Day 152 – 18.10.2016
Trabzon (Turkey) to Batumi (Georgia)

After crossing the border at Sarpi on the Turkey side, after a long wait in the queue as the computer system was down for more than an hour, we got into the Georgian side of the border where they wanted to check our car. After convincing them that we were not carrying anything they let us go, but the guy at the passport control wasn’t sure if we could enter Georgia with a Schengen visa, so he kept looking at every page of the passport. He was not convinced, he made us move the car to the side and sent our passports to some seniors for confirmation, while he cleared other cars. Even when the passports were brought back he took about half an hour to enter details in the computer. Overall it took us about an hour at the Georgian side.

After driving for about half an hour from the border, we entered Batumi. We then drove towards our apartment “Watching the Sea” booked by us which was in reality facing the Black Sea. The view from the apartment was so beautiful.

After checking in, we walked towards the Boulevard.  The city was very nice and beautiful, lots to see around and very little time.  Anyway decided to make best use of the time.

We observed that  high-rises were making headway into Batumi’s traditionally classical cityscapes while Georgia’s Black Sea coast continued to develop.   It has taken up restoration of classical 19th-century edifices lining its historic Old Town.

Batumi is the second largest city of Georgia, located on the coast of the Black Sea.  Batumi is a bustling seaside resort during warm seasons, but gets entirely covered in snow during winter. Much of Batumi’s economy revolves around tourism and gambling, but the city is also an important sea port and includes industries like shipbuilding, food processing and light manufacturing.

There were a lot of people strolling along the Boulevard, the park strip fronting the main beach, originally laid out in 1884 and now stretching 6km along the coast. With its trees, paths, fountains, cafes, beach bars and a few quirky attractions, it looked like it was the life and soul of Batumi.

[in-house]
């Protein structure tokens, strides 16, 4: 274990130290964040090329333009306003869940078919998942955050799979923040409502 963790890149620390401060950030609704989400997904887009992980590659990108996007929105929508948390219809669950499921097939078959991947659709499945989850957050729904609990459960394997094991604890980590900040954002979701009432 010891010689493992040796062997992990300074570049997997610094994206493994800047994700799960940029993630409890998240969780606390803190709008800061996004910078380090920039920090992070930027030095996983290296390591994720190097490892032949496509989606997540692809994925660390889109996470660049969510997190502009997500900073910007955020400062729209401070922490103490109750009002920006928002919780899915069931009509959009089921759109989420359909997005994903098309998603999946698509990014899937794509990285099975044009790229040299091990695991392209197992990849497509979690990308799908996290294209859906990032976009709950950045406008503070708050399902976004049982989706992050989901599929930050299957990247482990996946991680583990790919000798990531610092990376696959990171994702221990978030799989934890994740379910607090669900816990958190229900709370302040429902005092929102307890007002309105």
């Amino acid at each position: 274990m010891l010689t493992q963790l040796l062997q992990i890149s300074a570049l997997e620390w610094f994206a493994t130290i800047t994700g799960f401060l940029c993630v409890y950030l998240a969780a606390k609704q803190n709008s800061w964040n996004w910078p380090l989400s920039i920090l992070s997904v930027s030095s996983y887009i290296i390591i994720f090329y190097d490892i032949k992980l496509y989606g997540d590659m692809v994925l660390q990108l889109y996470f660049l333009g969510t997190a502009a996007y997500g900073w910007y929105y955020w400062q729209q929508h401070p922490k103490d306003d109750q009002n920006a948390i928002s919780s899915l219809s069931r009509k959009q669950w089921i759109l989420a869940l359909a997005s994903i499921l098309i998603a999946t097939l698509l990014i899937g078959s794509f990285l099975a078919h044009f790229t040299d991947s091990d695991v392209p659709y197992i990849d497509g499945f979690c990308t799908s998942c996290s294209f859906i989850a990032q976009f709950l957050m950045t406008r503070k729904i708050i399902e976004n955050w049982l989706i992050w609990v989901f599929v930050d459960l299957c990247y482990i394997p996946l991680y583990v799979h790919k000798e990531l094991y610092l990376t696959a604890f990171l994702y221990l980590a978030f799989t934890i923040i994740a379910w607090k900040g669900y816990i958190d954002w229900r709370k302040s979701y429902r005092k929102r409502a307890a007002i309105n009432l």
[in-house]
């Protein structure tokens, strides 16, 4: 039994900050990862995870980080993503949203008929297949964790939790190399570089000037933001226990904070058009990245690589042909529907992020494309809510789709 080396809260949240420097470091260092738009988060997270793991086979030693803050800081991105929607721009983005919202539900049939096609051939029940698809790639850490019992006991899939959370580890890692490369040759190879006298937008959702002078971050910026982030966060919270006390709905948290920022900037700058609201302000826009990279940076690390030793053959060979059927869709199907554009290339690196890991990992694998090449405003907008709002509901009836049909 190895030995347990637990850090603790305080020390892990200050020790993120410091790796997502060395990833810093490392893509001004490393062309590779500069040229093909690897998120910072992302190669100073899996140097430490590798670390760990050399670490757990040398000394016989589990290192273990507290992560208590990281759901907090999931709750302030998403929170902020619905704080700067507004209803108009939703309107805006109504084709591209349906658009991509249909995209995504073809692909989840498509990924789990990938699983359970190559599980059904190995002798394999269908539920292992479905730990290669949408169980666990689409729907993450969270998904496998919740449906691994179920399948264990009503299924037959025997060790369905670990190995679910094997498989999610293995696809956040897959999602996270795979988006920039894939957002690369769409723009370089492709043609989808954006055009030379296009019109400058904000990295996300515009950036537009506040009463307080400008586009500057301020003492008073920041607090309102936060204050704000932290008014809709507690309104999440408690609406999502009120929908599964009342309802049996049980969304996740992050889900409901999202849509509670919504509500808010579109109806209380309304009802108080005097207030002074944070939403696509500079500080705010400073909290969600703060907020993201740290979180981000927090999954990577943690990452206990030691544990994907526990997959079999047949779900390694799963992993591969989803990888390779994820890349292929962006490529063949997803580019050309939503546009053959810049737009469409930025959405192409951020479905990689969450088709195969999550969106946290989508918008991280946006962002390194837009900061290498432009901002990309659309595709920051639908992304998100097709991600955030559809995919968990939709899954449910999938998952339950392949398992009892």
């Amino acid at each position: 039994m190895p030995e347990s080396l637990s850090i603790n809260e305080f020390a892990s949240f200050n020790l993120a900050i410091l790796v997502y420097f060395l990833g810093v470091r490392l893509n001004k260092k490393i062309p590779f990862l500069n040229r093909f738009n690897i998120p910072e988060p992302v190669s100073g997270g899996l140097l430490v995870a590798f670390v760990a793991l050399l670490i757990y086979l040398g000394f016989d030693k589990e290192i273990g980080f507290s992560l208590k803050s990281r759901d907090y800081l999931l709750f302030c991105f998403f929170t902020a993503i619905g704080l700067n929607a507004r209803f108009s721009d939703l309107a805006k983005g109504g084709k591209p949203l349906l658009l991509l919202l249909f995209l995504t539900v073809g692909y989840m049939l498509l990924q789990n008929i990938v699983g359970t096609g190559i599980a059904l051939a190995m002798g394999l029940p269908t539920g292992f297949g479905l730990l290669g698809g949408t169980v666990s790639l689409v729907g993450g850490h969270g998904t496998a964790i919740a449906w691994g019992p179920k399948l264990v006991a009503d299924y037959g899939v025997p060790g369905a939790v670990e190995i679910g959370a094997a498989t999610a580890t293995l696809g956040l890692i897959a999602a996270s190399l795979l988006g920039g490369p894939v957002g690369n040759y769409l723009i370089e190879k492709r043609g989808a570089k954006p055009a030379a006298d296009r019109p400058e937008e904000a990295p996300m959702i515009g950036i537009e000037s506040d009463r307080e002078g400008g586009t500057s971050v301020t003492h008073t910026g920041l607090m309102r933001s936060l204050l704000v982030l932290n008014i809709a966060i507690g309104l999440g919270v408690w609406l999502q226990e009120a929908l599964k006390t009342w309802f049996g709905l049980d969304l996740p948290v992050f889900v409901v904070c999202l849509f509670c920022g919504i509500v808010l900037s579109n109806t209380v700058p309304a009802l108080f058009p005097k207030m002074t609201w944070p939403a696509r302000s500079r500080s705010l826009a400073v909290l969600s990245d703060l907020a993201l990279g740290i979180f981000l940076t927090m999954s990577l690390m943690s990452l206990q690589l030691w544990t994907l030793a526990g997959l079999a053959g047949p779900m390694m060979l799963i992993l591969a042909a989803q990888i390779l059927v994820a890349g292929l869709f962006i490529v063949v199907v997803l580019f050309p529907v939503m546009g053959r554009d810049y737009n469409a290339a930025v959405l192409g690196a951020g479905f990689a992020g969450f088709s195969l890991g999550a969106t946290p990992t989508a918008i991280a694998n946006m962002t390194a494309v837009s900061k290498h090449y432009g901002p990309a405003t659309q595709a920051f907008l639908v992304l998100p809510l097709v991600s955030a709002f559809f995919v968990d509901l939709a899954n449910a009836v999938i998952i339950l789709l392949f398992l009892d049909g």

Near the northeast tip of the bulvari there was a large Ferris Wheel, the 145m-high Alphabet Tower (a monument to Georgian script and culture), and a 7m-high, ethereally moving metal sculpture by Tamar Kvesitadze that is universally known as Ali & Nino after the lover-protagonists of Kurban Said’s marvellous novel name.

We were very amused to see the way people in Batumi dried their clothes in the sun.

We visited the Sheraton Hotel at Batumi with Novelty architecture in the style of the Great Lighthouse at Alexandria, Egypt; Alphabetic Tower (145 metres (476 ft) high), celebrating Georgian script and writing, Piazza, a mixed-used development in the form of an Italian piazza and several buildings designed in the style of a lighthouse, the Acropolis, and an upside-down White House.

A bit further south rises Georgia’s tallest building, the 200m-high Batumi Tower, looking a bit like a mini Empire State Building – with a mini Ferris Wheel implanted in its side! Constructed under the Saakashvili government to be a technological university, it was sold off by his successors to be a Le Meridien hotel.

Southward, on what’s known as the New Boulevard, an ornamental lake hosts the Dancing Fountains, an entertaining laser, music and water show.  We really enjoyed it and spent a good time watching the fountain dancing.

Towards the north end of Batumis bulvari was Georgia’s tallest building, the 200m-high Batumi Tower, looking a bit like a mini Empire State Building – with a mini Ferris Wheel implanted in its side.

The coastal line of the boulevard was beautiful with bungalows, café-lounges, restaurants, children’s attractions, benches, sculptures and fountains.

We then walked back to our apartment so we could have a good sleep before we begin our journey to Tbilisi.  We however had a dog as a companion walking along with us. He did not leave our side till we reached our apartment.

Day 153 – 19.10.2016
Batumi to Tbilisi